Rudy: We’re both here and running around to different places. Our sax player right now is in the Chelsea Market selling our maps and sometimes our drummer will be here selling them too. It also helps that we have a flexible schedule to work on our music.
Gregory: For me the beauty of it, is that the art that we make is about to fund art we’re about to make, so we get to spend all of our time doing art, whether it’s art meets commerce or whatever, we’re still doing art and we’re going to play art. For me, it’s the ideal situation. For me, the double life is if I was a waiter and I played guitar at night.
So you don’t have to have typical day jobs?
Rudy: This is our day job. The best part is we meet people who want to have collaborations and gallery showings.
Do you have any gallery shows coming up?
Rudy: We have a gallery in Belgium right now that’s showing our art all over Europe. The other cool thing is we now have some high profile showings in New York. We’re going to be doing an exhibit at C24 Gallery (512 W. 24th St.) in Chelsea, and we got the exposure from the street.
Gregory: That’s from the accessibility, in always hitting the same angle all the time and from always being out here.
Rudy: We have a collective. We have the visual artists in our collective, along with fashion photographers and a filmmaker, and when we put it all together it becomes an entire multimedia-type of experience where you can touch it, feel it, watch it and it becomes bigger than the sums of its parts.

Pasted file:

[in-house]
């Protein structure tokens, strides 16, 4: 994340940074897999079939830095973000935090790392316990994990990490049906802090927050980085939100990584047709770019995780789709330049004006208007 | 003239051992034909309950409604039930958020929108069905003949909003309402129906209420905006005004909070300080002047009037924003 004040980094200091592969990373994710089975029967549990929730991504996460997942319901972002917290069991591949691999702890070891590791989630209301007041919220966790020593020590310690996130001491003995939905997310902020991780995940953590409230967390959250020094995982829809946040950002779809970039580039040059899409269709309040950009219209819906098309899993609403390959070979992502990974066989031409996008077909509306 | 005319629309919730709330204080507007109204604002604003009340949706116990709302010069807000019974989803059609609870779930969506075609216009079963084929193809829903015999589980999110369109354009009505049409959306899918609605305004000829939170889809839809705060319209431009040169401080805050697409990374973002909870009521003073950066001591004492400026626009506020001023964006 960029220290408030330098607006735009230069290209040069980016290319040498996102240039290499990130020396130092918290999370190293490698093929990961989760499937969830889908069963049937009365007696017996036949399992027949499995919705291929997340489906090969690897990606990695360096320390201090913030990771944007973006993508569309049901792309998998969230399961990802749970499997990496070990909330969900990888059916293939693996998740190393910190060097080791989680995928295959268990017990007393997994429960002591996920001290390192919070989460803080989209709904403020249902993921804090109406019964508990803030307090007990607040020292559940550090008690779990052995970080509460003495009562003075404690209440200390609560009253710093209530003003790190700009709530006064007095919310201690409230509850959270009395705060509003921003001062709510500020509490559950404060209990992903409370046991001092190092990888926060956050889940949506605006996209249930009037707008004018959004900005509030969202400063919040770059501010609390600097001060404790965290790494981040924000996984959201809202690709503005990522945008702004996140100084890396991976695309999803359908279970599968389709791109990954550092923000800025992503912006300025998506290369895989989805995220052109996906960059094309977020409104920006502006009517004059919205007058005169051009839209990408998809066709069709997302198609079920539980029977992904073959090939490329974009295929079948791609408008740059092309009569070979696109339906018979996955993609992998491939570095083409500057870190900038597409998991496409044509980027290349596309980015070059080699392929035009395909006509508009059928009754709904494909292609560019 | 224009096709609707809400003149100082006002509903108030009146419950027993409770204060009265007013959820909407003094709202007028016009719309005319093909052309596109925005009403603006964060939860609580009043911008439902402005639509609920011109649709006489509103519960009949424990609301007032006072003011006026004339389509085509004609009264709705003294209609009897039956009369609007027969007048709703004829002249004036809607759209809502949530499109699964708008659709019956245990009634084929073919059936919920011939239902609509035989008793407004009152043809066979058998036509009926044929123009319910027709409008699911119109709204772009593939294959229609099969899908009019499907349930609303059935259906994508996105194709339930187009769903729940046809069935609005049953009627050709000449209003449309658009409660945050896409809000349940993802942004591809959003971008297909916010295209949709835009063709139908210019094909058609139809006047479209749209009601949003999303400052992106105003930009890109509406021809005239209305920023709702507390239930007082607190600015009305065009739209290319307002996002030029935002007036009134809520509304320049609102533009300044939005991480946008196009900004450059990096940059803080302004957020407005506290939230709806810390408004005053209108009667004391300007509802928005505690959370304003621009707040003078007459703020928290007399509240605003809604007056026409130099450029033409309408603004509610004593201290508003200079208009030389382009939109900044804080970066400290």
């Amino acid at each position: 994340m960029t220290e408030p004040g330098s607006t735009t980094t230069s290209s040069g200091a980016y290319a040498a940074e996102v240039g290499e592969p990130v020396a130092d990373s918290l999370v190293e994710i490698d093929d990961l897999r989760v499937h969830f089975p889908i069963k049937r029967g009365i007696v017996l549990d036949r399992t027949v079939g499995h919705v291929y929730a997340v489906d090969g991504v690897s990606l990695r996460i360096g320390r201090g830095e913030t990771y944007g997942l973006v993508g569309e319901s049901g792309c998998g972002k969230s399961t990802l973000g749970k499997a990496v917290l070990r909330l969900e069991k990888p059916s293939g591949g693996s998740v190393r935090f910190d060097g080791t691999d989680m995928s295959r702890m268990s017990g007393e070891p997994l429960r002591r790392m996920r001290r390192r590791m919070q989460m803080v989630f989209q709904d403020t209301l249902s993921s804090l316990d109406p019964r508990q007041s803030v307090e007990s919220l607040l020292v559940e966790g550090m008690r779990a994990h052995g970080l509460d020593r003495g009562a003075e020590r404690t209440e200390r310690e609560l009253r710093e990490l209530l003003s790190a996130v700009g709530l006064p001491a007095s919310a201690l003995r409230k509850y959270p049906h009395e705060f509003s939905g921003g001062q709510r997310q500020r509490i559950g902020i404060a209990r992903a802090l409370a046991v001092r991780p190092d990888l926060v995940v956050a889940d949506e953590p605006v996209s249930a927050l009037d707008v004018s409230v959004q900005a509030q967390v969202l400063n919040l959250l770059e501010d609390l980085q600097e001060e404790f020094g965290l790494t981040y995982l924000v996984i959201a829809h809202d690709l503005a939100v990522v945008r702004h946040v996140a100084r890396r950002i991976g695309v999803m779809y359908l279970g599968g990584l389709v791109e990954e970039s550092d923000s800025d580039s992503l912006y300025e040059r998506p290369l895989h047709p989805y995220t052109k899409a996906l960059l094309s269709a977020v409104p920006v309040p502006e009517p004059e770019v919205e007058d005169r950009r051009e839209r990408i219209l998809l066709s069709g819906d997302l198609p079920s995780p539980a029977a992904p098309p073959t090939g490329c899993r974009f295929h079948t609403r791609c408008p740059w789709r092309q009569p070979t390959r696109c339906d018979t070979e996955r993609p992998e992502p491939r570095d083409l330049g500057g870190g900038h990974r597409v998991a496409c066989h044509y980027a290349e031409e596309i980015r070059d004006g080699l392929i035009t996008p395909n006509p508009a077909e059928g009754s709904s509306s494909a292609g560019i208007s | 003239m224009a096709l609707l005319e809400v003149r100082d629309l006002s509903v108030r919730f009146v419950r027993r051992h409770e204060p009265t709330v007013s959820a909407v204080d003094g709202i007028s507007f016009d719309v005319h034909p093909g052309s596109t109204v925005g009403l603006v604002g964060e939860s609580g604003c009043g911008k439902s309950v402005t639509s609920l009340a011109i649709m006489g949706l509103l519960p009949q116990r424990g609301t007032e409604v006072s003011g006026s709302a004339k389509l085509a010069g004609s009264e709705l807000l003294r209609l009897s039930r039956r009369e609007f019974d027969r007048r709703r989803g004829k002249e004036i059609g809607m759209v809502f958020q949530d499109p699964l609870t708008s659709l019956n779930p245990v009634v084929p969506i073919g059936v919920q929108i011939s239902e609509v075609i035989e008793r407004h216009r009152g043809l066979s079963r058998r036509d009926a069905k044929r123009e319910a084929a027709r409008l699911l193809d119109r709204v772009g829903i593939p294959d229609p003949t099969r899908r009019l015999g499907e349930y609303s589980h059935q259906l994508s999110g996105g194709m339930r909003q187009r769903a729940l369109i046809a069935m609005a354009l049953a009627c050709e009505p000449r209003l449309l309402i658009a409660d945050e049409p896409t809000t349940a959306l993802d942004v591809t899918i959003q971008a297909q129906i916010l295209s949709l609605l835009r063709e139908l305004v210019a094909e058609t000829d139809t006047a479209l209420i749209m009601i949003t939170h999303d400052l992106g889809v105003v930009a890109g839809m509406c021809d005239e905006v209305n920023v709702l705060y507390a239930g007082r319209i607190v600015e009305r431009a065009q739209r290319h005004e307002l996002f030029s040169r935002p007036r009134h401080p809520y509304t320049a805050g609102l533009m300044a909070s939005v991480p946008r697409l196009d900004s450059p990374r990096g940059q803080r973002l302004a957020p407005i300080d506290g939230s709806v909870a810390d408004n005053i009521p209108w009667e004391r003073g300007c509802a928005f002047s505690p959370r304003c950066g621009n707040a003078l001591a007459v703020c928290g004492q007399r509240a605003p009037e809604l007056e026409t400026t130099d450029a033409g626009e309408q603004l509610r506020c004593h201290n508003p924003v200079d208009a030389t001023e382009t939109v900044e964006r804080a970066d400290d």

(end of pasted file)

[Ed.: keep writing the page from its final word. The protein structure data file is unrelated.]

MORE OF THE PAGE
With selling your art as a band, how often do you get to practice your music?
Rudy: All the time.
Gregory: It’s like a lifestyle thing. Practice is scheduled, but we’re always doing some kind of playing.
Who writes the songs?
Gregory: I write the songs. The band to me is a lot like visual art too. I write stuff and I have the people in place to add the nice flavors.
Rudy: I find a lot of similarities in the visual art and the music, in terms of how layered they both are. There are a lot of complexities, especially while we work with a lot of different dimensions on the visual art side, and I find it to be the same with the music side. It has its complexities, it’s very layered but they’re both very accessible.
Gregory: It’s like an orchestra; it hits you all at once.
How do you guys record the new album?
Gregory: Well. I have a studio – I have the distinction of being the music guy – called Live By The Sword in Bushwick, right off the Montrose L-stop. What we did for this record, basically I would come in with a skeleton of a song and then we would have jam sessions that would last all day until we had an arrangement that everybody could live with and the sounds were picked. It was kind of magical because we would mess around all day, not knowing if anything was going to happen.